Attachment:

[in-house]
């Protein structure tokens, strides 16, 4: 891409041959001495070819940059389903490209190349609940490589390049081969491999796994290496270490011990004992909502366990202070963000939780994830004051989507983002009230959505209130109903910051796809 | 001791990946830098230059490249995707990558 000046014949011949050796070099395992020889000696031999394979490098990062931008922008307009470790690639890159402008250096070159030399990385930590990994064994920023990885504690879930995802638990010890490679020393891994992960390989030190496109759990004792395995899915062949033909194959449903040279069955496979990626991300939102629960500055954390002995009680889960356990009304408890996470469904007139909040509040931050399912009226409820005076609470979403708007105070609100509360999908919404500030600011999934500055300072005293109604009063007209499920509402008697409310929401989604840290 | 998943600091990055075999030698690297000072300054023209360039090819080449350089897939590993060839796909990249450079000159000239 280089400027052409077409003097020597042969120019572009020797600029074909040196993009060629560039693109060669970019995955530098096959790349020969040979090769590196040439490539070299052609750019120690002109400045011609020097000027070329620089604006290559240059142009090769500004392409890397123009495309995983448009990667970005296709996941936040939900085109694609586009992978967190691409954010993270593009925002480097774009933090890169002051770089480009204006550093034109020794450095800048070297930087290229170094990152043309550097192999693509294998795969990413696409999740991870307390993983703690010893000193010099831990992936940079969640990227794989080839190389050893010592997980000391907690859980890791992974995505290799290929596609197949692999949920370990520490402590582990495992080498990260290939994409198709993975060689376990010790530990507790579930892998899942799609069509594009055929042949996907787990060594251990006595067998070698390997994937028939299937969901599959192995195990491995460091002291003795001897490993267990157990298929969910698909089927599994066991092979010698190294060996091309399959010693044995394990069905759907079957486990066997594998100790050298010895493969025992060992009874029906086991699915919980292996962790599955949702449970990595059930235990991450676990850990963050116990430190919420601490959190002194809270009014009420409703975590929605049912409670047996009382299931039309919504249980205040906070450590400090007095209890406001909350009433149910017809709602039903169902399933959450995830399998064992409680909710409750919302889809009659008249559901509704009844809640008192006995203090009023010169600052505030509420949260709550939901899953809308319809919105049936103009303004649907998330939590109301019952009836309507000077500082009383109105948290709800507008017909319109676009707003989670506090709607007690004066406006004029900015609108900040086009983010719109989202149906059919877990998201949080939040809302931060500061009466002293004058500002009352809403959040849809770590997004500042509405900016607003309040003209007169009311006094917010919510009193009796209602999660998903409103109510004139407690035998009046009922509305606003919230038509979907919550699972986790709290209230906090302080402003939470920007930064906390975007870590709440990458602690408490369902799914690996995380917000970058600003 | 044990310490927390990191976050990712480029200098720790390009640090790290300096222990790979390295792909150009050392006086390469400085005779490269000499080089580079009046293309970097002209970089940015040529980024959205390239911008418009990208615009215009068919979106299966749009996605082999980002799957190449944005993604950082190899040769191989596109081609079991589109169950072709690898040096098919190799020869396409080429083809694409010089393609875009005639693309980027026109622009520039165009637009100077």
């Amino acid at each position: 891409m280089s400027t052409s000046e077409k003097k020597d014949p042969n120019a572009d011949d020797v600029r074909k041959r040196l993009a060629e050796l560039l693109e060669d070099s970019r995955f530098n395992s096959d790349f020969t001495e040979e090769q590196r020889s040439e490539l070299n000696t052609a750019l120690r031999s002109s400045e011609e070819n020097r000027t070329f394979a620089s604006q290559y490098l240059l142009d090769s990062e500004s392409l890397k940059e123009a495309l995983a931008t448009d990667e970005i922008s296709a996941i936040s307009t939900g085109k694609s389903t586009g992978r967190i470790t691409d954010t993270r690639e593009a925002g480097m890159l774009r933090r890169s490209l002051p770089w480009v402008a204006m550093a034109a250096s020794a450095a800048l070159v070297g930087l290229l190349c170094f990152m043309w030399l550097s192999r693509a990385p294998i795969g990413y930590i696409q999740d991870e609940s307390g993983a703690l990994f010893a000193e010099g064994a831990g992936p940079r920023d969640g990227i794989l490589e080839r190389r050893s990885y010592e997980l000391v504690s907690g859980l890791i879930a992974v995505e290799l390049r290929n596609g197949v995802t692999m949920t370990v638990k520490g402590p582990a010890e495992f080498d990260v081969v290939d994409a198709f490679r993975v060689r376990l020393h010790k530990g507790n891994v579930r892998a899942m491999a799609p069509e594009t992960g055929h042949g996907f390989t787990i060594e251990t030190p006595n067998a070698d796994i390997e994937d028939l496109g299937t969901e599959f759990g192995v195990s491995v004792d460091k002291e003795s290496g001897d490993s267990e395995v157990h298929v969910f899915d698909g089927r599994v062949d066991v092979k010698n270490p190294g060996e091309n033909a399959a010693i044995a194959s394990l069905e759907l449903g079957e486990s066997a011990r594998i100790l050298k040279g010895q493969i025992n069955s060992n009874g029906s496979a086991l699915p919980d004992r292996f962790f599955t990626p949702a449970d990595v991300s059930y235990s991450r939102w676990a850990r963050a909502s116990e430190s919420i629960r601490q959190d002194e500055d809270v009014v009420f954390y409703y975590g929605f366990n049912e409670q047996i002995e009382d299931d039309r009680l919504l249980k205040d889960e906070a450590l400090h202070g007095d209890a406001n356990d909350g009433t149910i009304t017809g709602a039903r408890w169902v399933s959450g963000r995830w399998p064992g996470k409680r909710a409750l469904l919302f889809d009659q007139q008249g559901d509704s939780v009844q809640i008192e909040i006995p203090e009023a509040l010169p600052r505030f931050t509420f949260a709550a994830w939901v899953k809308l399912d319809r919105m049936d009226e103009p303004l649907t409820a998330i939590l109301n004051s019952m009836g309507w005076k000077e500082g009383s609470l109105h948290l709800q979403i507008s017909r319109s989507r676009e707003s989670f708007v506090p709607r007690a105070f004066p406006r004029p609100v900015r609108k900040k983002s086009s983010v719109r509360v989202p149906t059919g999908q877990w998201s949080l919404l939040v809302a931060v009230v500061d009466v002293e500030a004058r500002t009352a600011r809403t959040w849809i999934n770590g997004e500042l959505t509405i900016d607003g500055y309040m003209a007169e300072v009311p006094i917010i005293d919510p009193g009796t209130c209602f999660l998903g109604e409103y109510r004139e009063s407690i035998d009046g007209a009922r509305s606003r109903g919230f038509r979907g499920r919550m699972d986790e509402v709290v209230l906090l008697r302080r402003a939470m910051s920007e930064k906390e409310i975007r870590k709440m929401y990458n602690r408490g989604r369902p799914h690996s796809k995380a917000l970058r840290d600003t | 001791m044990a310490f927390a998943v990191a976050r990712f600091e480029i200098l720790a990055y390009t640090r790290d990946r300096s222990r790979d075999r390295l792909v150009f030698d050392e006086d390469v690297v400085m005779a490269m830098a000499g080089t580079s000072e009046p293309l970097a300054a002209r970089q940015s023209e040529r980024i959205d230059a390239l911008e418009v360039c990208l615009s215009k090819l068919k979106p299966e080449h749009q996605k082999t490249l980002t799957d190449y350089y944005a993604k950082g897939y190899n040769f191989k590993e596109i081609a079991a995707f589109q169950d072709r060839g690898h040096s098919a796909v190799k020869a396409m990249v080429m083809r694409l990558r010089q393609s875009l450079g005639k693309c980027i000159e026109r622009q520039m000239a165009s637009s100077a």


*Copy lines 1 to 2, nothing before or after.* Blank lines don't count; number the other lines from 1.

[in-house]
């Protein structure tokens, strides 16, 4: 891409041959001495070819940059389903490209190349609940490589390049081969491999796994290496270490011990004992909502366990202070963000939780994830004051989507983002009230959505209130109903910051796809 | 001791990946830098230059490249995707990558 000046014949011949050796070099395992020889000696031999394979490098990062931008922008307009470790690639890159402008250096070159030399990385930590990994064994920023990885504690879930995802638990010890490679020393891994992960390989030190496109759990004792395995899915062949033909194959449903040279069955496979990626991300939102629960500055954390002995009680889960356990009304408890996470469904007139909040509040931050399912009226409820005076609470979403708007105070609100509360999908919404500030600011999934500055300072005293109604009063007209499920509402008697409310929401989604840290 | 998943600091990055075999030698690297000072300054023209360039090819080449350089897939590993060839796909990249450079000159000239 280089400027052409077409003097020597042969120019572009020797600029074909040196993009060629560039693109060669970019995955530098096959790349020969040979090769590196040439490539070299052609750019120690002109400045011609020097000027070329620089604006290559240059142009090769500004392409890397123009495309995983448009990667970005296709996941936040939900085109694609586009992978967190691409954010993270593009925002480097774009933090890169002051770089480009204006550093034109020794450095800048070297930087290229170094990152043309550097192999693509294998795969990413696409999740991870307390993983703690010893000193010099831990992936940079969640990227794989080839190389050893010592997980000391907690859980890791992974995505290799290929596609197949692999949920370990520490402590582990495992080498990260290939994409198709993975060689376990010790530990507790579930892998899942799609069509594009055929042949996907787990060594251990006595067998070698390997994937028939299937969901599959192995195990491995460091002291003795001897490993267990157990298929969910698909089927599994066991092979010698190294060996091309399959010693044995394990069905759907079957486990066997594998100790050298010895493969025992060992009874029906086991699915919980292996962790599955949702449970990595059930235990991450676990850990963050116990430190919420601490959190002194809270009014009420409703975590929605049912409670047996009382299931039309919504249980205040906070450590400090007095209890406001909350009433149910017809709602039903169902399933959450995830399998064992409680909710409750919302889809009659008249559901509704009844809640008192006995203090009023010169600052505030509420949260709550939901899953809308319809919105049936103009303004649907998330939590109301019952009836309507000077500082009383109105948290709800507008017909319109676009707003989670506090709607007690004066406006004029900015609108900040086009983010719109989202149906059919877990998201949080939040809302931060500061009466002293004058500002009352809403959040849809770590997004500042509405900016607003309040003209007169009311006094917010919510009193009796209602999660998903409103109510004139407690035998009046009922509305606003919230038509979907919550699972986790709290209230906090302080402003939470920007930064906390975007870590709440990458602690408490369902799914690996995380917000970058600003 | 044990310490927390990191976050990712480029200098720790390009640090790290300096222990790979390295792909150009050392006086390469400085005779490269000499080089580079009046293309970097002209970089940015040529980024959205390239911008418009990208615009215009068919979106299966749009996605082999980002799957190449944005993604950082190899040769191989596109081609079991589109169950072709690898040096098919190799020869396409080429083809694409010089393609875009005639693309980027026109622009520039165009637009100077």